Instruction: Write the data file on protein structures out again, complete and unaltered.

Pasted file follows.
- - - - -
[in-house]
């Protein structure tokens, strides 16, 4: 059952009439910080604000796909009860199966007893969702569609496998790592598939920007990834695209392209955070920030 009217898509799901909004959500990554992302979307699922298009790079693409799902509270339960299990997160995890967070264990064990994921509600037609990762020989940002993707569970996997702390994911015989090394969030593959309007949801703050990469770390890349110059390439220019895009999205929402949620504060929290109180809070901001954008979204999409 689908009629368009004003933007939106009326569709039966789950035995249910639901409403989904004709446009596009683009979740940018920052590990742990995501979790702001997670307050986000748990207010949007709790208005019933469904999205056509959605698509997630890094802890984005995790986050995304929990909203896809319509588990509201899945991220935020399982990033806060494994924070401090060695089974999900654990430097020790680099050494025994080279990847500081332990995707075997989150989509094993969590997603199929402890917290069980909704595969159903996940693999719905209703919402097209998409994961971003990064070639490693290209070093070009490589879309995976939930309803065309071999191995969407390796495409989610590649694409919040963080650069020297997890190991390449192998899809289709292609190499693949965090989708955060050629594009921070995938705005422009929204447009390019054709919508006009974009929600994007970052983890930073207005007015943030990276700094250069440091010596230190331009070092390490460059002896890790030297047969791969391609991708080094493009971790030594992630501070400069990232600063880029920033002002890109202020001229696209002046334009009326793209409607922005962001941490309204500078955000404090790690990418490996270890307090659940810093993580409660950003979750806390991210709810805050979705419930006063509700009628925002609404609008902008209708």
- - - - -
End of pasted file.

[in-house]
């Protein structure tokens, strides 16, 4: 059952009439910080604000796909009860199966007893969702569609496998790592598939920007990834695209392209955070920030 009217898509799901909004959500990554992302979307699922298009790079693409799902509270339960299990997160995890967070264990064990994921509600037609990762020989940002993707569970996997702390994911015989090394969030593959309007949801703050990469770390890349110059390439220019895009999205929402949620504060929290109180809070901001954008979204999409 689908009629368009004003933007939106009326569709039966789950035995249910639901409403989904004709446009596009683009979740940018920052590990742990995501979790702001997670307050986000748990207010949007709790208005019933469904999205056509959605698509997630890094802890984005995790986050995304929990909203896809319509588990509201899945991220935020399982990033806060494994924070401090060695089974999900654990430097020790680099050494025994080279990847500081332990995707075997989150989509094993969590997603199929402890917290069980909704595969159903996940693999719905209703919402097209998409994961971003990064070639490693290209070093070009490589879309995976939930309803065309071999191995969407390796495409989610590649694409919040963080650069020297997890190991390449192998899809289709292609190499693949965090989708955060050629594009921070995938705005422009929204447009390019054709919508006009974009929600994007970052983890930073207005007015943030990276700094250069440091010596230190331009070092390490460059002896890790030297047969791969391609991708080094493009971790030594992630501070400069990232600063880029920033002002890109202020001229696209002046334009009326793209409607922005962001941490309204500078955000404090790690990418490996270890307090659940810093993580409660950003979750806390991210709810805050979705419930006063509700009628925002609404609008902008209708």